is either of two types of traditional inshore sail fishing boats, the Lancashire nobby and the Manx nobby. The Lancashire nobby originated in Morecambe Bay
about 1840 and around Southport
. It subsequently came into widespread use down the north west coast of England
. The Manx nobby first appeared in the 1880s and was used around the Isle of Man
Many localities on the coast of Great Britain
developed their own type of fishing boat adapted to local fishing
and sea conditions, and the nobbies are examples of this.
The Lancashire nobby was primarily a shrimp trawler
towing beam trawls
sized for common brown shrimp
), pink shrimp
or Aesop prawn
), or flatfish
. The nobby ranged in size from about 25 foot up to 32 foot for single handed boats and from 36 to 45 foot for two man boats. They were all pole masted cutters
with gaff topsail
In the north west of England the Morecambe Bay nobby emerged about 1840 as the local type. Houldsworth illustrated them as a sloop rigged craft with a square tuck stern
A report in the Lancaster Gazette of 7th November 1840 indicates that Southport smacks were also fishing in Morecambe Bay, providing another progenitor of the nobby.
The design evolved from earlier straight stemmed, long keel boats into a beamy shallow hull with a pronounced reverse curve in the midship section and a cut away forefoot. The square tuck stern changed into an immersed elliptical counter, either by evolution or adoption of the Soutport form, the change being complete before 1880. All of the boats had wide side decks and a long cockpit, about a third of the beam in width, with low freeboard and a low rail to facilitate lifting the gear on board. These shrimp boats, about 32ft long, were fast and handy in the shallow waters of Morecambe Bay. The larger boats were called “prawners”, though they were actually used to catch pink shrimps (Pandalus montagui). In addition to the larger prawner (called "sprawner" at Morecambe) a subtype called "bay boat" developed for the holiday trade. The bay boat had a shallow draft so it could operate around Grange-over-Sands at the head of Morecambe Bay.
Crossfields of Arnside were the most prolific builders with two yards working. Later branches of the family started yards at Conway and took over a yard at Hoylake. Many were constructed by Gibson at Fleetwood, later taken over by Liver and Wilding. In particular, William Stoba (1855–1931), a foreman shipwright with Fleetwood builders, developed the design and experimented with centreboards. Other builders were working at Annan, Millom, Crossens and Marshside near Southport.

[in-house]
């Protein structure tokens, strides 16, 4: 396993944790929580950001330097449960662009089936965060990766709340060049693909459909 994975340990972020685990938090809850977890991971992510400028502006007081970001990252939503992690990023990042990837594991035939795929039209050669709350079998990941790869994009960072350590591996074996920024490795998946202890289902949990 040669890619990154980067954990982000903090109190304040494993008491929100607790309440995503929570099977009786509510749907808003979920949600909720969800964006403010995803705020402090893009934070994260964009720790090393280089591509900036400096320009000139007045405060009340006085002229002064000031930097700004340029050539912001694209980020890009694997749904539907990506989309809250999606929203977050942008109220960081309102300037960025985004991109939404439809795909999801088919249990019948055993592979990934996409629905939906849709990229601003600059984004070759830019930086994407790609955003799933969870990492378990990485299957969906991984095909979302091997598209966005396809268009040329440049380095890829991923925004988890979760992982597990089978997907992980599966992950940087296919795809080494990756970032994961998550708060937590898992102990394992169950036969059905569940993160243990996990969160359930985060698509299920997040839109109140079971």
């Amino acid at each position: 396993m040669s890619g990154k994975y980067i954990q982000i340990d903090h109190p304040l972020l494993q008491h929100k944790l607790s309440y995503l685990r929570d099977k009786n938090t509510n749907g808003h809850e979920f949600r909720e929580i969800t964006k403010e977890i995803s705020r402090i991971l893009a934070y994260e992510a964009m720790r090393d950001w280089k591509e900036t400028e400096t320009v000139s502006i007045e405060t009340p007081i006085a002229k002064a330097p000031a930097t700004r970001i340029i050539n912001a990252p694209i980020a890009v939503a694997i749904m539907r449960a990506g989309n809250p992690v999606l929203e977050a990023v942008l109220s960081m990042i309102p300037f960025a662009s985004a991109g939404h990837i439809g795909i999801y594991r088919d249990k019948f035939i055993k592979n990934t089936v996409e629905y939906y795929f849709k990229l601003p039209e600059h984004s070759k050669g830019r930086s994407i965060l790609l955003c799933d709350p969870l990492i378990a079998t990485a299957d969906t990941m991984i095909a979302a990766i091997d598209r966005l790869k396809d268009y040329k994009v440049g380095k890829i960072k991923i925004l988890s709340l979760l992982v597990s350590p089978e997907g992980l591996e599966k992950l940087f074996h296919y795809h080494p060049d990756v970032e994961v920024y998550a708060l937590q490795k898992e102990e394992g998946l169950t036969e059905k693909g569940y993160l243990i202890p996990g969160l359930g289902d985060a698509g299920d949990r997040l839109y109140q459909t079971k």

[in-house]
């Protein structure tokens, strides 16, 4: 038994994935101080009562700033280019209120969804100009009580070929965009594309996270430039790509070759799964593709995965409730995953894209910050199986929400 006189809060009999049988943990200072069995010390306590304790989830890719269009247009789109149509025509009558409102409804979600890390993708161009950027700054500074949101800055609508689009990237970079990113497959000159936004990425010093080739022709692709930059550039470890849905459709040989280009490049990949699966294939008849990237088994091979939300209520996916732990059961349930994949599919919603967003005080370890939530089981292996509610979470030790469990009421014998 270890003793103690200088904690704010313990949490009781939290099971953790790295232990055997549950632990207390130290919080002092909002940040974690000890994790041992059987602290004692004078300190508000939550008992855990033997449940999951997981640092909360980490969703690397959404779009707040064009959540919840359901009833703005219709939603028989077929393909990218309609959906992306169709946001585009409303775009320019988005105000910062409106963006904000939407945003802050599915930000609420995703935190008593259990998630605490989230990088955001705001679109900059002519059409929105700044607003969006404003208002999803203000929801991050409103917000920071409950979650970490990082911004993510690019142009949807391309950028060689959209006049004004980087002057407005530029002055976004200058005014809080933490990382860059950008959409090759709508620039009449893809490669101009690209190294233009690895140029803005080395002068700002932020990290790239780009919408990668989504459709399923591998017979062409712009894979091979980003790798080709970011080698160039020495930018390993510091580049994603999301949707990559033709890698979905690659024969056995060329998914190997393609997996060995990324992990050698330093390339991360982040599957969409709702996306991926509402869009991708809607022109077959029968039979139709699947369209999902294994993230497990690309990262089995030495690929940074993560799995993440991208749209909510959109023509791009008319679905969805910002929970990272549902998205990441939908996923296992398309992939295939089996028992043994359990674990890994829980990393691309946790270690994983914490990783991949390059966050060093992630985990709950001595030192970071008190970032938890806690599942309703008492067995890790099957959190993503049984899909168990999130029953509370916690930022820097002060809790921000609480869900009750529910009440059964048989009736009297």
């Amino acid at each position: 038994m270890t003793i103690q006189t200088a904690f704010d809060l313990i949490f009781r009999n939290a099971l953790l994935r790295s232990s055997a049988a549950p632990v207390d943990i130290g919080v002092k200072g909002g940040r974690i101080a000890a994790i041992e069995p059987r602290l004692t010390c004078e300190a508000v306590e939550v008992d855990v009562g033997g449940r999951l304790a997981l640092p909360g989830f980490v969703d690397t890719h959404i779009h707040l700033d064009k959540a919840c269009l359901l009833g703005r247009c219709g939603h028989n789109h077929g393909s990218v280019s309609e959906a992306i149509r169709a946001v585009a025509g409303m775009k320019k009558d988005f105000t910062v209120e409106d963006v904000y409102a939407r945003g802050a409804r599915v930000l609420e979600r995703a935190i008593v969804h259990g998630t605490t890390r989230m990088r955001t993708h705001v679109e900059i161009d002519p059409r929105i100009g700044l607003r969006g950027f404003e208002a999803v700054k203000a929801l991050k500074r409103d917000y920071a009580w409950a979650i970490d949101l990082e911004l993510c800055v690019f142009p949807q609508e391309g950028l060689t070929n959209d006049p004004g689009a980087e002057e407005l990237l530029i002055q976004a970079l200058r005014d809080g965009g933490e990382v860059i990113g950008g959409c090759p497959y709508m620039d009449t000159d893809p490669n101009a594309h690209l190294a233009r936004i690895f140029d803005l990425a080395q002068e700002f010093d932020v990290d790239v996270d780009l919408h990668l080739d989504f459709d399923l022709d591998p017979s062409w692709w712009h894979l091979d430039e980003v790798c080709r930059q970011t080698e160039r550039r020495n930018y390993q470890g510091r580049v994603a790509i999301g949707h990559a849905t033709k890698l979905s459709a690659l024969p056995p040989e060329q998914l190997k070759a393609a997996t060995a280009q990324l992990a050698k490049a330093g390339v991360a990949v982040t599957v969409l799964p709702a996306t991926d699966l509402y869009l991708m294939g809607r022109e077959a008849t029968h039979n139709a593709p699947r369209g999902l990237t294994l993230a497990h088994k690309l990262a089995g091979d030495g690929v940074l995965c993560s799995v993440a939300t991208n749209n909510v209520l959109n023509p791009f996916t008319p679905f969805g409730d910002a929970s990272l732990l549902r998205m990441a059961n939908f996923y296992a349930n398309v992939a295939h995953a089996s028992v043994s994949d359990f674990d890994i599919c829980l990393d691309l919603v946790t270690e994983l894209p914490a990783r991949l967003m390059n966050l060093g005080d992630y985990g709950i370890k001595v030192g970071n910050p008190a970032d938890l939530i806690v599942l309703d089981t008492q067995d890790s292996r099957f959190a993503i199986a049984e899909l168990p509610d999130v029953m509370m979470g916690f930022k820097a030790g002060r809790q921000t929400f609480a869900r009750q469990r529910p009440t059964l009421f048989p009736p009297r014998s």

The type was adopted by fishermen from the Solway down to Cardigan Bay, and hundreds of nobbies were built. The demand for boats was driven by the English taste for shrimps, which in its turn was driven by the English sea side holiday trade, which came to prominence with the railways in the 1850's. There was no standard design of nobby, alterations were made to suit the ideas of the original owners. Two racing classes, the Royal Mersey Rivers class and the Fleetwood Jewel Class, were built by Crosfields on nobby lines. The difference between the two was that the Jewels were cutter rigged like a nobby and the Rivers had a single headsail.
Period of decline
Fishermen at Fleetwood
returning from World War I
preferred to ship with steam trawlers rather than go back to uncertain life in the nobbies. During this period of decline, engines were fitted to the remaining nobbies and the midship section was filled out. Trawling was permitted with these engines from 1922 until 1925, but by 1938 new building had all but stopped. The engines drove through the quarter in most boats, to keep the propeller well away from the net during shooting and hauling. There were a small number of motor nobbys built at Annan
after 1925, but these were purely motor boats with a center line installation and a stump mast for a derrick to handle the net.
At other nobby ports the changing economics of fishing with engines meant that fewer new nobbys were built, so that most of the nobby builders retired from trade during the Second World war. The nobbies went into gradual decline, and were eventually sold cheaply and converted to yachts
Over the last 20 years the Liverpool Nobby Association has restored to sail some 20 nobbies, which are basically Morecambe Bay inshore sail fishing boats, associated with the North West coast of England and which evolved to their present graceful form through the 19th century.
nobby was a double ended standing lug
rigged herring drifter
. It was preceded by the "nickey", which had a dipping lug rigging. Standing lugs have yards
that remain on one side of the mast
and the tack
is set close to the mast, while dipping lugs have yards that dip around the mast when going about so that the sail draws away from the mast on each tack. The Nickeys were copies of Cornish
herring drifters that visited Man. The Manx Nickey was so called as Nicholas was a common Christian name amongst the Cornish crews whose boats they copied. The change to standing lug was driven by a shortage of experienced crew. This type of craft were then commissioned by The Congested Districts Board to provide a decked fishing craft to be used in Connemara
in the 1890s.
The vocabulary of the Anglo-Manx dialect quotes the first Manx nobby in 1884 receiving its name because it was “a rale nobby little thing”. Other nobbies may have received their name in the same way, as smart sail fishing boats.
- Holdsworth E W H (1874), Deep Sea Fishing and Fishing Boats. London, Edward Stanford.
- March, E J (1969) Sailing Drifters. David & Charles Publications. ISBN 978-0715346792
- March E J (1970) Inshore Craft, Volume II Newton Abbot, David & Charles. ISBN 0 7153 4918 3
- Scott,Richard J (1983) The Galway Hooker. Ward River Press. ISBN 0 907085 58 X